“A guild is formed when different associations, such as an association of film directors, an association of film producers, an association of writers and so on, come together,” explained Mandviwala. “At the moment, there is not enough work happening, not enough people in the film industry to even form the associations. Associations existed in the past, and were operational until the ’80s, but with the decline of the industry, they became defunct. Currently, there are only 4-5 major distributors and exhibitors in Pakistan, so there’s no question of forming an association [of distributors and exhibitors].”
“For comparison’s sake, if you look at Pakistan’s TV industry right now, there are so many people working in it. Just a technicians’ association will have 1000-2000 people alone. There would be 50-100 directors who could make up the directors’ association,” he added.
Mandviwala went on to suggest that the defunct associations should be revived first, or if the guild seeks to replace them, then its purpose and agenda should be clear.
Asad ul Haq also had reservations about the focus of the guild. He believes that the proposed guild should just comprise of directors and producers, specifically those who were involved in the “seven films produced last year and the 20 being made this year.” There’s no need to bring on the guys who haven’t produced a film in 20 years, he added. “We’re the guys who are going to take the industry forward.”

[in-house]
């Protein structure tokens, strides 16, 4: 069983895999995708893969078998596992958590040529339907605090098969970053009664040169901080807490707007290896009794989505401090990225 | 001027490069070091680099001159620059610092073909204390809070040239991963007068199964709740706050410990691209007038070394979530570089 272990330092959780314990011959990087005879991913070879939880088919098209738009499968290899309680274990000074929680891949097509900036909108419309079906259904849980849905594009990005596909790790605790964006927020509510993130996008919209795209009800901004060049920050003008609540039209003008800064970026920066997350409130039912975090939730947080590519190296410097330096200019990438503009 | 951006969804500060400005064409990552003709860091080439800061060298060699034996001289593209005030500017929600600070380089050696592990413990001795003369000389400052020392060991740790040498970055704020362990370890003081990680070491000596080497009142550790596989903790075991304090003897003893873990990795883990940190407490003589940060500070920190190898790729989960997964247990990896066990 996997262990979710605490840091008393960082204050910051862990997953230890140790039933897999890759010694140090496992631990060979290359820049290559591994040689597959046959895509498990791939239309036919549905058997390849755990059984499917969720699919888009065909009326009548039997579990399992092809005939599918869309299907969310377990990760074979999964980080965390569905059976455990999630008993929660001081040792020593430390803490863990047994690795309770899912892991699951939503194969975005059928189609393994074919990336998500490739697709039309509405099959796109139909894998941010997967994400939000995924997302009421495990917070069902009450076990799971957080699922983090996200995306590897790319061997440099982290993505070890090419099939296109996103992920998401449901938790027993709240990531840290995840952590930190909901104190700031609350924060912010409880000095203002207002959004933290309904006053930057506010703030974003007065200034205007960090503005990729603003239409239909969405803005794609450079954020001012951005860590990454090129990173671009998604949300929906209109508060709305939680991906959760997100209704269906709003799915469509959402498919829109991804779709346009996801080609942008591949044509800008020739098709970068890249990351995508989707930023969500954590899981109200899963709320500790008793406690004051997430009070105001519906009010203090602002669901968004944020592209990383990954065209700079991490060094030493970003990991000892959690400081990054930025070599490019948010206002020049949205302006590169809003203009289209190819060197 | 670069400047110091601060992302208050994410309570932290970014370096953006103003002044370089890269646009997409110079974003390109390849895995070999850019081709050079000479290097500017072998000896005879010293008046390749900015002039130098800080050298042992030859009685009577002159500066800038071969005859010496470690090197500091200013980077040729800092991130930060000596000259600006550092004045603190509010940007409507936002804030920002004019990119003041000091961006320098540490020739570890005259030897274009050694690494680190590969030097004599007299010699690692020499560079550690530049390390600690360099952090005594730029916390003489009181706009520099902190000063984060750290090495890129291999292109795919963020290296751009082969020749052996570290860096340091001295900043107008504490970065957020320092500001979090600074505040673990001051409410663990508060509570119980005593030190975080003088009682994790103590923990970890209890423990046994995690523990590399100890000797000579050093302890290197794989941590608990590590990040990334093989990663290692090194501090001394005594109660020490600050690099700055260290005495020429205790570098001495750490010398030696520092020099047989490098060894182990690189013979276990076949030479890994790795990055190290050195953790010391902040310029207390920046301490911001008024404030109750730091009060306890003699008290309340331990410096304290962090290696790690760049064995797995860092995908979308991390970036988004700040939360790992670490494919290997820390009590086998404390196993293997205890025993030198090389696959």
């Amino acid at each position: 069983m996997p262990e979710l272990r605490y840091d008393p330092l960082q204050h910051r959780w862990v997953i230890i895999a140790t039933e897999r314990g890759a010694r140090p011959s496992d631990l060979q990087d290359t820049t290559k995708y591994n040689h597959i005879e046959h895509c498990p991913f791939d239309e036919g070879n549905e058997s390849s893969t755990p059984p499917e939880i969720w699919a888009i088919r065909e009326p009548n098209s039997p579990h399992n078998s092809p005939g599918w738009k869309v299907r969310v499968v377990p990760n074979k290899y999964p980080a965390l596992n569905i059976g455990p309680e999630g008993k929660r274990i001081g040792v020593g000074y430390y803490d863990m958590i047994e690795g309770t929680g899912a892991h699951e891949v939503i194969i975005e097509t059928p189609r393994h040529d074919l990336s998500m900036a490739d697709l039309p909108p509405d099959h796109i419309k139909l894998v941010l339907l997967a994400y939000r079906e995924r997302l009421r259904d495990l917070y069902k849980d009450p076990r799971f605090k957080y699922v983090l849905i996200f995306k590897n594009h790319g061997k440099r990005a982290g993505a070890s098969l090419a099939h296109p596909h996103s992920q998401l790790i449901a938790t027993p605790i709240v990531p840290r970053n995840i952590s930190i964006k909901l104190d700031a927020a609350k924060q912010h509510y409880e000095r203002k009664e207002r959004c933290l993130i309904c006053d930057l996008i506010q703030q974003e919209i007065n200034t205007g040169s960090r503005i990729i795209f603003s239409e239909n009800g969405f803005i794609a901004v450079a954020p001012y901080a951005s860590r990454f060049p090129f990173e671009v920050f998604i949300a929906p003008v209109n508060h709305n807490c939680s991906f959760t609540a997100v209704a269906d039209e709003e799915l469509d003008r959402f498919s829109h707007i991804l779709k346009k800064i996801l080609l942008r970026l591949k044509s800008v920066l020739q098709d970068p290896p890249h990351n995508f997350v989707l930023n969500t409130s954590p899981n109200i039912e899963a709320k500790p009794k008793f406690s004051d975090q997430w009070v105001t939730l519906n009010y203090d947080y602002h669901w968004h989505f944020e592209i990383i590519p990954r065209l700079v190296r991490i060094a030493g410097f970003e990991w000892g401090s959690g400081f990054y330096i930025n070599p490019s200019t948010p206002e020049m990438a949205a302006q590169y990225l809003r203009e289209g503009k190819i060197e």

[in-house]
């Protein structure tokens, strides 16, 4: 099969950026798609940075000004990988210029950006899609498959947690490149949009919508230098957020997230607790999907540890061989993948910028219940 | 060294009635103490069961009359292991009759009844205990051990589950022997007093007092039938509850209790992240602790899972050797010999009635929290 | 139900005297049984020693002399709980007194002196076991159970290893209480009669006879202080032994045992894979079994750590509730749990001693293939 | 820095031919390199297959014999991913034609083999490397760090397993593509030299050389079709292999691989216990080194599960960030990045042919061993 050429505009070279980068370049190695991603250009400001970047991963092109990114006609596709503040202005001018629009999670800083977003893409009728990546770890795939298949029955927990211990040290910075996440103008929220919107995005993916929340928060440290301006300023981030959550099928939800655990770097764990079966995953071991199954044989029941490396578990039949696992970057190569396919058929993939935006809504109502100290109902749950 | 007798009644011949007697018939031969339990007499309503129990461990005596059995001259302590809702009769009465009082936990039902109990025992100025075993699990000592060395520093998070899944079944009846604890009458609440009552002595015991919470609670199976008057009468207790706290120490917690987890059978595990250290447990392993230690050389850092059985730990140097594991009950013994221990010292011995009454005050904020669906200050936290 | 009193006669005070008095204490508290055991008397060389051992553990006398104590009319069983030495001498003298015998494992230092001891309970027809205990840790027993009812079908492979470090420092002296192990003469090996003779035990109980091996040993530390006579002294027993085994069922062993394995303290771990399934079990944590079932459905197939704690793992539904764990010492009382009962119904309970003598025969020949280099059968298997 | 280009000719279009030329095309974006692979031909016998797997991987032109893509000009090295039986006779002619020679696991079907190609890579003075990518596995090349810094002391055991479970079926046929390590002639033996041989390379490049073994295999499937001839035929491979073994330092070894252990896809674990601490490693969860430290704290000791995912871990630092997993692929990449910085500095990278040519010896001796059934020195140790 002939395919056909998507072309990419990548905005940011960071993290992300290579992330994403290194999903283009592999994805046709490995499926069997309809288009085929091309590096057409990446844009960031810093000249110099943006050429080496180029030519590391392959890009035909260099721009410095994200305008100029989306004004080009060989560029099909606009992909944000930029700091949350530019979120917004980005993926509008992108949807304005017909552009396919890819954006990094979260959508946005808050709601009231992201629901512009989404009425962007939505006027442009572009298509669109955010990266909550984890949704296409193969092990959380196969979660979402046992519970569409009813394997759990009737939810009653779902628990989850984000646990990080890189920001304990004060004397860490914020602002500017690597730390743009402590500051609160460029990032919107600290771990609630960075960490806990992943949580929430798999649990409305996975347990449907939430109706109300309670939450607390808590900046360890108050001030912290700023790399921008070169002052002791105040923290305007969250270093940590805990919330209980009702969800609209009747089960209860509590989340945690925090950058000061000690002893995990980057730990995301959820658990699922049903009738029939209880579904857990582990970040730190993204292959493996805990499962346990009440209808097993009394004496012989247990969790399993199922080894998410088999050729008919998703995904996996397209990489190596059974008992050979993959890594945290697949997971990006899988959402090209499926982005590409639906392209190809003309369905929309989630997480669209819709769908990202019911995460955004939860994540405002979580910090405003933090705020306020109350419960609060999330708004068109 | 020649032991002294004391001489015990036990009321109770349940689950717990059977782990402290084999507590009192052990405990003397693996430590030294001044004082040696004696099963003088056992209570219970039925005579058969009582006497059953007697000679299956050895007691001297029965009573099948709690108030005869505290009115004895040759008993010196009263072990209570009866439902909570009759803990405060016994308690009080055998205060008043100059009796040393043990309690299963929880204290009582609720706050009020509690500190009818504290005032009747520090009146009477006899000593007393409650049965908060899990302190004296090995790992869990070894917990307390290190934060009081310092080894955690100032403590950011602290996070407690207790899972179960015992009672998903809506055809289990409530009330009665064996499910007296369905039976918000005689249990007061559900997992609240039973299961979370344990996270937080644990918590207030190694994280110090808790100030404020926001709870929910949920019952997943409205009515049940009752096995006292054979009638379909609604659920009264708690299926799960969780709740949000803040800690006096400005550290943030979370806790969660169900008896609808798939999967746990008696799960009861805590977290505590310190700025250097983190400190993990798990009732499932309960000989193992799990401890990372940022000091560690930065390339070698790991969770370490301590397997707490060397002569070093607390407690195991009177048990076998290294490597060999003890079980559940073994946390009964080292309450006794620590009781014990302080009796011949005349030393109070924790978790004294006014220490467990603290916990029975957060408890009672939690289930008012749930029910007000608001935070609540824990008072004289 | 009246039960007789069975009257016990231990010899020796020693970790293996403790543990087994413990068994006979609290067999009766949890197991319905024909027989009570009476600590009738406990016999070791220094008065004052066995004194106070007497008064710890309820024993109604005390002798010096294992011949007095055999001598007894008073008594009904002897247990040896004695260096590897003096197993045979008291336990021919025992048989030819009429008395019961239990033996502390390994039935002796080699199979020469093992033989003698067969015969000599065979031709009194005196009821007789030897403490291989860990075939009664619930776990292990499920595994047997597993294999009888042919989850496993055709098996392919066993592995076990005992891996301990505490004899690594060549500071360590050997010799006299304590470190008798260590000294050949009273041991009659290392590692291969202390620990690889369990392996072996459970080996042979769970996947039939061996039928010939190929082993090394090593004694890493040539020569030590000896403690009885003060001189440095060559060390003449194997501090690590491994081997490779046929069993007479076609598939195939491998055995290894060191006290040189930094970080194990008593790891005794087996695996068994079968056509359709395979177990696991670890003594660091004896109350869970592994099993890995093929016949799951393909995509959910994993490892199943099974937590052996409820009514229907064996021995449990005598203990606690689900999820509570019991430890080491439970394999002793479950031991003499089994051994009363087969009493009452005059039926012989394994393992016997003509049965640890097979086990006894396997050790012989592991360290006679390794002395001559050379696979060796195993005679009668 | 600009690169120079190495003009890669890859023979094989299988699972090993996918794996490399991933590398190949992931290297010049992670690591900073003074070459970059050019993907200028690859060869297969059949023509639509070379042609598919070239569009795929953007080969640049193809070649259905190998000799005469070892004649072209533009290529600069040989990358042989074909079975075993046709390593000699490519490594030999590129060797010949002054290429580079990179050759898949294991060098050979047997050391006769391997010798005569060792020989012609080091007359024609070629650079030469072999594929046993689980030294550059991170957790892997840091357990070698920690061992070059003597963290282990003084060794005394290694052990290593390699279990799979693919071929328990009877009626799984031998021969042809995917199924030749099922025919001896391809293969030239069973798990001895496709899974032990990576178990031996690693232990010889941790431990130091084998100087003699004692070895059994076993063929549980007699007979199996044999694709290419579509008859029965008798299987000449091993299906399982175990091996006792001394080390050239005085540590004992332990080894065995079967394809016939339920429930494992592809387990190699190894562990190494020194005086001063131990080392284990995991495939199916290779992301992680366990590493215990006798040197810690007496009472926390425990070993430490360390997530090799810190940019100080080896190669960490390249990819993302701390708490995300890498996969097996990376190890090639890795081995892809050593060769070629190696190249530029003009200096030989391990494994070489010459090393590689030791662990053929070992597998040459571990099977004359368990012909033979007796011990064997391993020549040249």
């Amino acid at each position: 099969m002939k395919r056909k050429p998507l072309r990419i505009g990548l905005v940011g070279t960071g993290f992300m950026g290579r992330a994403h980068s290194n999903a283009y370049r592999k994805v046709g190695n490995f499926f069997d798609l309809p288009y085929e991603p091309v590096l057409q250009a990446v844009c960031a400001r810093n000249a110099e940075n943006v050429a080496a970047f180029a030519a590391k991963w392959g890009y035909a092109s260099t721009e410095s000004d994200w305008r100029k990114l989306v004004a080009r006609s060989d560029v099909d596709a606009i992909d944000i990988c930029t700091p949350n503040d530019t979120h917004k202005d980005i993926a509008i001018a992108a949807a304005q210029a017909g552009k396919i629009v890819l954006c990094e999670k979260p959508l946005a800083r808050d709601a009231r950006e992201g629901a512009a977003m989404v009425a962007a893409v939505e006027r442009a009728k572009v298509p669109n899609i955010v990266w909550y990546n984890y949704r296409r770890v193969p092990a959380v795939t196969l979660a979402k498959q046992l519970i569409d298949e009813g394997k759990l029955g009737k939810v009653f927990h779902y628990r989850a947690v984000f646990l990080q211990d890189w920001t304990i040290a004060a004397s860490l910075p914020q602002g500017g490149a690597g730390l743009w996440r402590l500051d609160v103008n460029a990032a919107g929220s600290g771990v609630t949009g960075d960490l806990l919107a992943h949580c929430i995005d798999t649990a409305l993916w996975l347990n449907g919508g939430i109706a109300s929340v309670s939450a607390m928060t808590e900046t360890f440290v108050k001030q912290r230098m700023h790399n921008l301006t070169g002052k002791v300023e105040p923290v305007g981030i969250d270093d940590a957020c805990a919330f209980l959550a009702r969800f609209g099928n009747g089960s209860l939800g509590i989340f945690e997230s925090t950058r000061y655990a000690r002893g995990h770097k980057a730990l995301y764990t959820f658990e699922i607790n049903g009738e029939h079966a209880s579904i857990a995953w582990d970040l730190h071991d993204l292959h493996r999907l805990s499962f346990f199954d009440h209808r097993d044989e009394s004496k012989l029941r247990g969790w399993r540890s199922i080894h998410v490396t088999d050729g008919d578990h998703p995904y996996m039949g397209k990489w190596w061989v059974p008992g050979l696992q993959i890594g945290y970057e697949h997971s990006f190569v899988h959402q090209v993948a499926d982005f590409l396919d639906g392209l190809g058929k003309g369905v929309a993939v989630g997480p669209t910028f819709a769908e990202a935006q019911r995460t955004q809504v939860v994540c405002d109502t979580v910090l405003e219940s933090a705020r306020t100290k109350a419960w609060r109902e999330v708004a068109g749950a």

“The agenda discussed at the dinner meeting was too long; it should just be three to four core points. The guild should ask the pool of directors and producers to put forward their points and there should be a vote. The majority should be the chief concerns of the guild.”
As Pakistani cinema continues its rise in spite of the absence of infrastructure, a film guild could serve to bridge some gaps and remedy some of its flaws. The next logical steps would be define the agenda of the guild, so as to clearly indicate its purpose and constituent members. It’s then that the all-important questions of the guild’s leadership can be addressed.